According to Claire Pisani, founder of Chinese Entrée, a revolutionary 'speed learning' initiative for those wanting to learn basic Chinese fast, Australian small business owners wanting to tap into the huge Chinese market need to make an effort to speak a few words of Chinese.
"It doesn't matter what country you are looking to export to. If you want to make a good impression on your buyers, you need to speak a few words of their language, and get an understanding of their business culture," Claire Pisani said today.
"With China opening up its doors to the world by reducing tariffs and making imports easier for Chinese consumers, Australian SMEs are now in a really good position to be able to export to China.
"Whether you want to sell online to the Chinese market or are seeking to stock your products in stores in China, being able to speak a little Chinese is going to assist you along the way.
"Mandarin is thought to be a difficult language to learn, but if you learn in the right setting in an interactive way, you can walk away with a basic understanding fairly quickly.
"I have proven this with the launch of my new initiative Chinese Entrée. It gets most people learning and speaking basic Chinese in only five sessions. That is a pretty amazing outcome."
Claire established Chinese Entrée in early 2018 to provide people with a fast and interactive means of learning Mandarin in a group setting. Involving five sessions over one a half hours each, the course helps beginners to learn conversational Mandarin quickly and uses innovative techniques to learn tonal sounds and develop rapid competence. The sessions require participants to work together to learn, sound out and practice on each other. The course also covers aspects of relevant culture for business.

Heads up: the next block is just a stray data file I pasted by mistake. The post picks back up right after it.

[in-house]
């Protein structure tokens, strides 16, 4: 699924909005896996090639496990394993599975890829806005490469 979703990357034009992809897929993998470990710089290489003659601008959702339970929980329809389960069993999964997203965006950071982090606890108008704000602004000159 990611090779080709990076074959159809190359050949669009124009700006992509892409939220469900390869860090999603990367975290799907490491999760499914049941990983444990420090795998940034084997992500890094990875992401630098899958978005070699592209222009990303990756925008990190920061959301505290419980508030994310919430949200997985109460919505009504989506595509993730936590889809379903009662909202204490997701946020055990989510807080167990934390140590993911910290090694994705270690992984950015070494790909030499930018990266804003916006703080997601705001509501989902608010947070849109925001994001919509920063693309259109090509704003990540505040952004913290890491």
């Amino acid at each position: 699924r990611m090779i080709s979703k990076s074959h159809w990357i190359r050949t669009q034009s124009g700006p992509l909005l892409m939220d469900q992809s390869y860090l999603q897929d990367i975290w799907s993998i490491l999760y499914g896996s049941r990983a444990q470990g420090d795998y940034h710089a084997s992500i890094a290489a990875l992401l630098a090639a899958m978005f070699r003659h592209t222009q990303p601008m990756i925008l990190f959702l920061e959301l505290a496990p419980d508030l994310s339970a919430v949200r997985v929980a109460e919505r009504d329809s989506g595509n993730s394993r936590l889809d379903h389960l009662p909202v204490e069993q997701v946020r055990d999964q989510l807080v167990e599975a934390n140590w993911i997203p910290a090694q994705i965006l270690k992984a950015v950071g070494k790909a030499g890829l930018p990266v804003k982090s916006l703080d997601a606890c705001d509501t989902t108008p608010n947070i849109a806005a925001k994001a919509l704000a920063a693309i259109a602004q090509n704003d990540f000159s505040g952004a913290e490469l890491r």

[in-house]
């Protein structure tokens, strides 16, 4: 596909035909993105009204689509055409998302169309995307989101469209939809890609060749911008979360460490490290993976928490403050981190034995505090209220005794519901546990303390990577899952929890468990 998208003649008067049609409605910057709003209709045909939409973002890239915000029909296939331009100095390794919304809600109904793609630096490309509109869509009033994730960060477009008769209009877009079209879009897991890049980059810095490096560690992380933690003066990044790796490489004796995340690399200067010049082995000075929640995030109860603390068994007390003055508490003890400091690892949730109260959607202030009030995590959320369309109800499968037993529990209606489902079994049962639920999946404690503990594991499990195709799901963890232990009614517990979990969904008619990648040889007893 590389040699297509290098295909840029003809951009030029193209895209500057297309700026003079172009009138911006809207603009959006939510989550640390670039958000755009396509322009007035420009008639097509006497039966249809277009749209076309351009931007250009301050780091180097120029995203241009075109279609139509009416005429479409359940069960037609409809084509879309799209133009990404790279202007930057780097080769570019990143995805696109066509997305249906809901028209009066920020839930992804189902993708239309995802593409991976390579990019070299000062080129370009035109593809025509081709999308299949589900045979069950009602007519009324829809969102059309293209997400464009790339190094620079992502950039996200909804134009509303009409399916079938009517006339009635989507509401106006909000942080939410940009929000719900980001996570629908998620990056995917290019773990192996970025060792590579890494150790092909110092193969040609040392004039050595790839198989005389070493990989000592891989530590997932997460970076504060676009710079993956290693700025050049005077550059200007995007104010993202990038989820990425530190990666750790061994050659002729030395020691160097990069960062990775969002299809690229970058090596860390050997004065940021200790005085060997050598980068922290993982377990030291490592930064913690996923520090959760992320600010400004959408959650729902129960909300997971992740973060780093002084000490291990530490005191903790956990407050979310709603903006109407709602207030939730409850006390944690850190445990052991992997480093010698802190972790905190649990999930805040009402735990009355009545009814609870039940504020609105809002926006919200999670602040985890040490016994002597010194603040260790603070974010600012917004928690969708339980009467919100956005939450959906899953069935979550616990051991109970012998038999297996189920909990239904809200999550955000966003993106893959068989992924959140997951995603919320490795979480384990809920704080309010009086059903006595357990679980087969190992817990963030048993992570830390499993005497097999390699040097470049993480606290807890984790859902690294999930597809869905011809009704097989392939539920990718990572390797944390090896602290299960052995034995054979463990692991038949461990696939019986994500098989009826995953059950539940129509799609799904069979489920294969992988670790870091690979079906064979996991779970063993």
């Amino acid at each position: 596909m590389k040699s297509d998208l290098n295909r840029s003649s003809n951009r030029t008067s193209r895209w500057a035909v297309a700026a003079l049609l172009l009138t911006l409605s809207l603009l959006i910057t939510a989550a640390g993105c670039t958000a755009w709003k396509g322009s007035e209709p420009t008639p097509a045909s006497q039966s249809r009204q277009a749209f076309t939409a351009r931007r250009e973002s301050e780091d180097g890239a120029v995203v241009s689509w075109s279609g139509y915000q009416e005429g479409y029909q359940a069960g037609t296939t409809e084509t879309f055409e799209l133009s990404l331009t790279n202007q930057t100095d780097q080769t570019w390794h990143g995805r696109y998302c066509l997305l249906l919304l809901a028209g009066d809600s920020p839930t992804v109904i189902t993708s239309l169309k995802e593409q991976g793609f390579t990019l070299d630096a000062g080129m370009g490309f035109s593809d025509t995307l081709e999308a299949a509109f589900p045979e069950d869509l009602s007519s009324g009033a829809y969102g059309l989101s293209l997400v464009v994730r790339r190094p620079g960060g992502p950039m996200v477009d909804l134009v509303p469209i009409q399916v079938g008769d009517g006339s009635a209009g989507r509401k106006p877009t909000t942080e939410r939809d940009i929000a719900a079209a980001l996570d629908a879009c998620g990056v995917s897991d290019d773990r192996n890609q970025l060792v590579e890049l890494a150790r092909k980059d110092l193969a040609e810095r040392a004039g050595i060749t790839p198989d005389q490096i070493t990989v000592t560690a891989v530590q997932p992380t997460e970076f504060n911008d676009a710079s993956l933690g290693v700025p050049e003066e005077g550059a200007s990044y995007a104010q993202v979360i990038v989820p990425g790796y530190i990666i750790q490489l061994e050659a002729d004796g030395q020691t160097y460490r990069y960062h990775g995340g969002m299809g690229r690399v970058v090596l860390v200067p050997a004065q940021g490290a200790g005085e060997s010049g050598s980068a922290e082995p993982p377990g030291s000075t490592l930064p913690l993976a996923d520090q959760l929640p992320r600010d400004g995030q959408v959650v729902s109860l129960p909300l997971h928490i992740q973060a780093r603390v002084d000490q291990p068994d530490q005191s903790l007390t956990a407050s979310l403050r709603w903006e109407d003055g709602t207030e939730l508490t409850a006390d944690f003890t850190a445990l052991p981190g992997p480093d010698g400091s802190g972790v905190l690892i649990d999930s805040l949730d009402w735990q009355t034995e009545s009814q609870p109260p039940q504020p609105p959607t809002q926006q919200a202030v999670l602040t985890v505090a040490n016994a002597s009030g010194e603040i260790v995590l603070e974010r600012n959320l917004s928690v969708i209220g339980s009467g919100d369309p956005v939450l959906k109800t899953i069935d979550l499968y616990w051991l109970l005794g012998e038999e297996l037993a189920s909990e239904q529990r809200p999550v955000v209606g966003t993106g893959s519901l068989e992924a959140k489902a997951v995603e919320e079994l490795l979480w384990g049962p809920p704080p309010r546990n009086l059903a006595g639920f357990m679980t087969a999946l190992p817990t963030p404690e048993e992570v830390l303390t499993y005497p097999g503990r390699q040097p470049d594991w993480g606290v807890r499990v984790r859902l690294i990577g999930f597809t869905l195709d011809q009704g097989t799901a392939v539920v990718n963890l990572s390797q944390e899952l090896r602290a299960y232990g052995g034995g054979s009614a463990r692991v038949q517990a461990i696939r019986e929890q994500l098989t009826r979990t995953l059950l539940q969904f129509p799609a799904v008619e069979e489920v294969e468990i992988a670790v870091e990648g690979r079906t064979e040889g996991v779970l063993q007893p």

"I believe I have developed one of the most efficient ways to learn Chinese and I'm hoping to help as many Australian business people as I can to develop a basic understanding of Chinese so they can capitalise on the huge export opportunities available to them in China," Claire Pisani added.
David Thomas, China expert and President of the Australia China SME Association today agreed with Claire Pisani's comments and said "language is one of the key barriers holding Australian small and medium size businesses back from exporting to China."
"In my role with the association, I speak with a lot of business owners, BDMs and sales managers to help them put in place plans to export to China. I am still surprised by the number of managers that think exporting to China is too hard because they feel the language barrier is too difficult to deal with.
"While we always manage to work out solutions to overcome any issues they may have, it certainly would make their journey a bit easier if they knew how to speak a little Chinese.
"Luckily for a lot of Australian businesses, many Chinese actually speak some English.
"Regardless, it is important to make an effort and if you are going to look at exporting to China, it is a good idea to learn a little about the country, its culture and its language. This is good business practice as well. Get to know your market before you attempt to enter it.
"Chinese Entrée is a good way to learn a bit of Chinese. Knowing some Chinese does help with the export process. The Chinese certainly appreciate the effort.
“Chinese Entrée is the first Chinese language course I have come across that is targeted to business owners and managers and it is a very timely initiative given the fast evolving opportunities for Australian SMEs in China."